I've been being enjoying picking edible flowers from the garden to use in nearly every meal Ive eaten this week ...peppery nasturtium, cool cucumber borage, citrusy calendula and the amazing almost fine pastry qualities of the courgette and squash flowers. Once heated (baked, grilled, shallow fried), the overlaps of petal almost glue together, making the large circubit flower perfect casing for a yummy range of fillings. In the photo above, Ive fried finely diced courgette fruit with garlic in olive oil and mixed with cooked rice, chopped coriander and parsley, mozzarella and black pepper, and then grilled for 15 minutes until golden brown. There's a lovely article from Steph Hafferty in the current (PM88) edition of Permaculture Magazine detailing more recipes using edible flowers - and an accompanying online post introducing these diverse floral foods here
A few weeks ago, I started drinking a glass of water with freshly squeezed lemon juice in it first thing in the morning. I also drink hot water with lemon slices, plus fresh ginger in it throughout the day too. There have been lots of articles written about the positive outcomes of drinking lemon water over the past year or so. One of my favourite articles, with quite a few evidenced based links, including protecting your teeth from any harmful effects from drinking lemon juice, is here .
Here in our new edible garden we have planted a beautiful lemon tree, though its too young to fruit yet. Our neighbours however have a great tree, producing a huge abundance of wonderfully smelling lemons, and the fruits have just started to fall from the tree, indicating they are ripe enough to eat. A post I read recently suggested freezing freshly squeezed juice in ice-cube trays, making it super easy to create lemon water on busy mornings, but it also sounds like a good way here for preserving the harvest too.
I reckon its too early to know whether or not drinking lemon water each day improving my health and well being, but I'm certainly drinking less caffeine and more water because of it, and in the last few mornings have woken up really looking forward to its sour, floral, citrusy taste...will keep you posted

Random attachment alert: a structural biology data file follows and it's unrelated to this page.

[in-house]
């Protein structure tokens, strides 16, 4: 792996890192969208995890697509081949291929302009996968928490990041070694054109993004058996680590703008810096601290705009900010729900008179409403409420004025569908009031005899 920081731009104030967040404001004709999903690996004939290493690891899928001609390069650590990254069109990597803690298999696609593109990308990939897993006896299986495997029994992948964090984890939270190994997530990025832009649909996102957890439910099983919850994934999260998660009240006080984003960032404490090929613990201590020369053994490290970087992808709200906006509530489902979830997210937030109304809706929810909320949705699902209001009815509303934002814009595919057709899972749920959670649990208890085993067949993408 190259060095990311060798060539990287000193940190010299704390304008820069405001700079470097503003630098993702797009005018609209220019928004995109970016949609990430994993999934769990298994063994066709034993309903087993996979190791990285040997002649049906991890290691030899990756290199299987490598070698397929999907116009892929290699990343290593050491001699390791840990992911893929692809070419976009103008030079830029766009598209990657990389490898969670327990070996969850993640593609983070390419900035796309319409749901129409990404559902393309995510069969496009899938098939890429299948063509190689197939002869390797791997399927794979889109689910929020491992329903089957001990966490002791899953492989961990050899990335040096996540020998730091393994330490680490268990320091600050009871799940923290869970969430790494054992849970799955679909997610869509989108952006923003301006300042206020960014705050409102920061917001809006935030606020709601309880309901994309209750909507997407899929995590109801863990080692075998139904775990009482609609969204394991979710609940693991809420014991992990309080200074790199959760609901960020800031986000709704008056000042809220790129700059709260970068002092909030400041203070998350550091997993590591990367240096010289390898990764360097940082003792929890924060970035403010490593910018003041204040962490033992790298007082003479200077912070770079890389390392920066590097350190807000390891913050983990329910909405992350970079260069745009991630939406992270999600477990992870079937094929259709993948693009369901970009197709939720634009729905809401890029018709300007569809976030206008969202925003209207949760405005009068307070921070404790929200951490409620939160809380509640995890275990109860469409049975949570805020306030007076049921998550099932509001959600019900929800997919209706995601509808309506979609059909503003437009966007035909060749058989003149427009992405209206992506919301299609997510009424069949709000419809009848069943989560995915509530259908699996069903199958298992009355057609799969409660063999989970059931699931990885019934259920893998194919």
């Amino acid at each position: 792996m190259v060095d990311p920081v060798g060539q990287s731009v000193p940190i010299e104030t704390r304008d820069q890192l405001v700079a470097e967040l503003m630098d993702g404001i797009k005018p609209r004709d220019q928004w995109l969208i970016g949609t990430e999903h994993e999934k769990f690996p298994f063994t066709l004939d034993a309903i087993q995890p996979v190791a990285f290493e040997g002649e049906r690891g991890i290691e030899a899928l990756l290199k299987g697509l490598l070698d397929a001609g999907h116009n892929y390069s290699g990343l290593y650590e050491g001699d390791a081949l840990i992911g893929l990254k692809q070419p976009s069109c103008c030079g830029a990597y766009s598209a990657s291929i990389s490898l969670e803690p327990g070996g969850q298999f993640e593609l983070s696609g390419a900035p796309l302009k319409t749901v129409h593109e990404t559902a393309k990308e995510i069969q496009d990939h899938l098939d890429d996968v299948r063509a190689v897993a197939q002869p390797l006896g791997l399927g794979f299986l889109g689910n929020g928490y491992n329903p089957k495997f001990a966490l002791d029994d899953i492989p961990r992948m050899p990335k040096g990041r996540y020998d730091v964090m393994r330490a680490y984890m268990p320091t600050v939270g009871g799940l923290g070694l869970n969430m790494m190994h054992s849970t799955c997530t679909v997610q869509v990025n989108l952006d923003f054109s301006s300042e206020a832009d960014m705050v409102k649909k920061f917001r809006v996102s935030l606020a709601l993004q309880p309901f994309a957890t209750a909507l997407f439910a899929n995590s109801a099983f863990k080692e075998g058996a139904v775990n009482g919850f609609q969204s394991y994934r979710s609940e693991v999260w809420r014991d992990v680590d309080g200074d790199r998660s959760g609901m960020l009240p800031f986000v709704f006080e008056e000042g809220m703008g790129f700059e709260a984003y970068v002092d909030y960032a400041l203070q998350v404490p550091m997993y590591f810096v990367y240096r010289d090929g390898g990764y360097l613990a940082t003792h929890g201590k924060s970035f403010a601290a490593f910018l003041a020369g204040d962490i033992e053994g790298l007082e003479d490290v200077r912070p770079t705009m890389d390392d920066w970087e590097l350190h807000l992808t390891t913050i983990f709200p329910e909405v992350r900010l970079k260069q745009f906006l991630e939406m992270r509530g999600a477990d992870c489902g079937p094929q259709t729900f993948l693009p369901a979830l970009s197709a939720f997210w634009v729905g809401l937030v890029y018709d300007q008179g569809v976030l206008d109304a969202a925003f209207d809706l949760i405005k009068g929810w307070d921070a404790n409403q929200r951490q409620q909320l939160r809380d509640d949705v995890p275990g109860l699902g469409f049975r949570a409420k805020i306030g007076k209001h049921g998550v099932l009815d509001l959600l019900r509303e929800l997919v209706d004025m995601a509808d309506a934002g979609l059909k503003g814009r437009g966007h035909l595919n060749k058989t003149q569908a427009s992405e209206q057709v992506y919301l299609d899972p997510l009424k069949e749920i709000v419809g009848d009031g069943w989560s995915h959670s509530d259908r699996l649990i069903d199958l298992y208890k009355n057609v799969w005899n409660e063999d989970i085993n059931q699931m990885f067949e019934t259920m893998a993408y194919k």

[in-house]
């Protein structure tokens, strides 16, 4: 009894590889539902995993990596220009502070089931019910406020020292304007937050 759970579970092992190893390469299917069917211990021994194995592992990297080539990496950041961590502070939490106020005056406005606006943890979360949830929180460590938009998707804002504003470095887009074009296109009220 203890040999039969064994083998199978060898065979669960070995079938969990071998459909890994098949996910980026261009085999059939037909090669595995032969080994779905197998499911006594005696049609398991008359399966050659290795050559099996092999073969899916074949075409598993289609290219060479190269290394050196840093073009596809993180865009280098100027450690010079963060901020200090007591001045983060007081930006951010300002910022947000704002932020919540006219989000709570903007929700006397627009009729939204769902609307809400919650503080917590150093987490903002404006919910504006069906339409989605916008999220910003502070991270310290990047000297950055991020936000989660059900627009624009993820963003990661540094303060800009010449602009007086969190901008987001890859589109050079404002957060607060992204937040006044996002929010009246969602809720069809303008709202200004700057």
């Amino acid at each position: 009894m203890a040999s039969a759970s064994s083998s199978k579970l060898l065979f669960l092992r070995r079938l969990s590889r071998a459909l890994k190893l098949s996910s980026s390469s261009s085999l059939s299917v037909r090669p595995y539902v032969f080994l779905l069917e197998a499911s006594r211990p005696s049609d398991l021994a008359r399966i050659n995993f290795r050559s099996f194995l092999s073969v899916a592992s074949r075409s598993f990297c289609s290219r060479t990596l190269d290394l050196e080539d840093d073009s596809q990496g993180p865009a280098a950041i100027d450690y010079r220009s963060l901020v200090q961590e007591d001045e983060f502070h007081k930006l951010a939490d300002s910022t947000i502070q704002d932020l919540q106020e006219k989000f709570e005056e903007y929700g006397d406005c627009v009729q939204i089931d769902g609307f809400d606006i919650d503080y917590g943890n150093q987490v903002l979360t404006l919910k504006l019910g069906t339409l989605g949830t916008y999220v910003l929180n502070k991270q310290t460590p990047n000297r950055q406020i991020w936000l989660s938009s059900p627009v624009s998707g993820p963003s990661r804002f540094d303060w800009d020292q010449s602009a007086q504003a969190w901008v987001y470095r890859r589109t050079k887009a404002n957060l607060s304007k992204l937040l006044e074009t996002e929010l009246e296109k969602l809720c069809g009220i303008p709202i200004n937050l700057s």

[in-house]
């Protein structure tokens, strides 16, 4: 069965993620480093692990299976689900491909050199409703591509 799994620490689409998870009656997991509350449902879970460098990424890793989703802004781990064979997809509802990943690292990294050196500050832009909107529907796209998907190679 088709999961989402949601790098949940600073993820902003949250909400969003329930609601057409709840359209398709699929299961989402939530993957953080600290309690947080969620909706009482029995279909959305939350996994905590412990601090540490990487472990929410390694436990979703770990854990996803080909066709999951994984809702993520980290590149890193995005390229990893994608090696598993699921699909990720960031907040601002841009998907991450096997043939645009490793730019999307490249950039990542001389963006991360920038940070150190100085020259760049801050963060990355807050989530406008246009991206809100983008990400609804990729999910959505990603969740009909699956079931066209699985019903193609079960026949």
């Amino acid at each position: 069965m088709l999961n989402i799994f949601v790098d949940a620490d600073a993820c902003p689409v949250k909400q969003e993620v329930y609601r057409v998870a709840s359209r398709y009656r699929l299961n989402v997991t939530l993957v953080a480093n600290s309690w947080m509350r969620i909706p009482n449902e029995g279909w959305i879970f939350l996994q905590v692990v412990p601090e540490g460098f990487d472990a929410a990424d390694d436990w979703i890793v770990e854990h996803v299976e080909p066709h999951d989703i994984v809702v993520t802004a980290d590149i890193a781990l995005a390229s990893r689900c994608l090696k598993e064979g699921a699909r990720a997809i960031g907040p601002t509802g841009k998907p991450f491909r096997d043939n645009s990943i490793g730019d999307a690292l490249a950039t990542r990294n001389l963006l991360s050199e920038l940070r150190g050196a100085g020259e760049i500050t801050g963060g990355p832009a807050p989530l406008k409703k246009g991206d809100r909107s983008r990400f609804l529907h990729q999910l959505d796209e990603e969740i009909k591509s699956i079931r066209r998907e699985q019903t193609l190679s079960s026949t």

Last month I spent a wonderful 10 days on a residential course learning about facilitation of social permaculture courses…to fuel us through our long, productive days of learning, Rebecca, the cook for the course, created some amazing meals.
With a variety of diets (including vegan, high protein, gluten free, allium free!) to cater for, our lunches and dinners often included a variety of delicious toppings and accompaniments (toasted seeds with tamari, sprouted pulses, various seed/pulse ‘dips’, cheeses, eggs, salad leaves) to meet our diverse needs.
Back at home now, and feeling inspired by our course meal, I have started making a lot more yummy healthy plant based additions to our main dishes of the day, and snacks …first up, ensuring we grow a continuous supply of sprouted seeds and pulses, and toasting pumpkin, sunflower and sesame seeds each day.
Also posted in Nomadic Food Divas
...end of summer, winter commences....thin veil between different worlds..dreaming, recording dreams....remembering those who have died, how they have influenced who we are now...plans for dark winter evenings , reading, writing, crafts, games, music...pause and regeneration time...further work on edible garden ready for early spring planting ....tree planting...fires to cook, keep warm, reflect and celebrate...
Beautuful artwork by Jaine Rose at jainerose.co.uk
I love sprouting a diverse mix of seeds, pulses, nuts...its the easiest edible windowsill garden ever...here, i've got puy lentils plus radish, alfalfa and red clover seeds...super healthy, ready in 4-5 days, and really delicious in salads or adding at the last minute to stir fries.
You can find out more information about sprouting here at sproutpeople.org
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regular updates and reflections about the permaculture designs in my life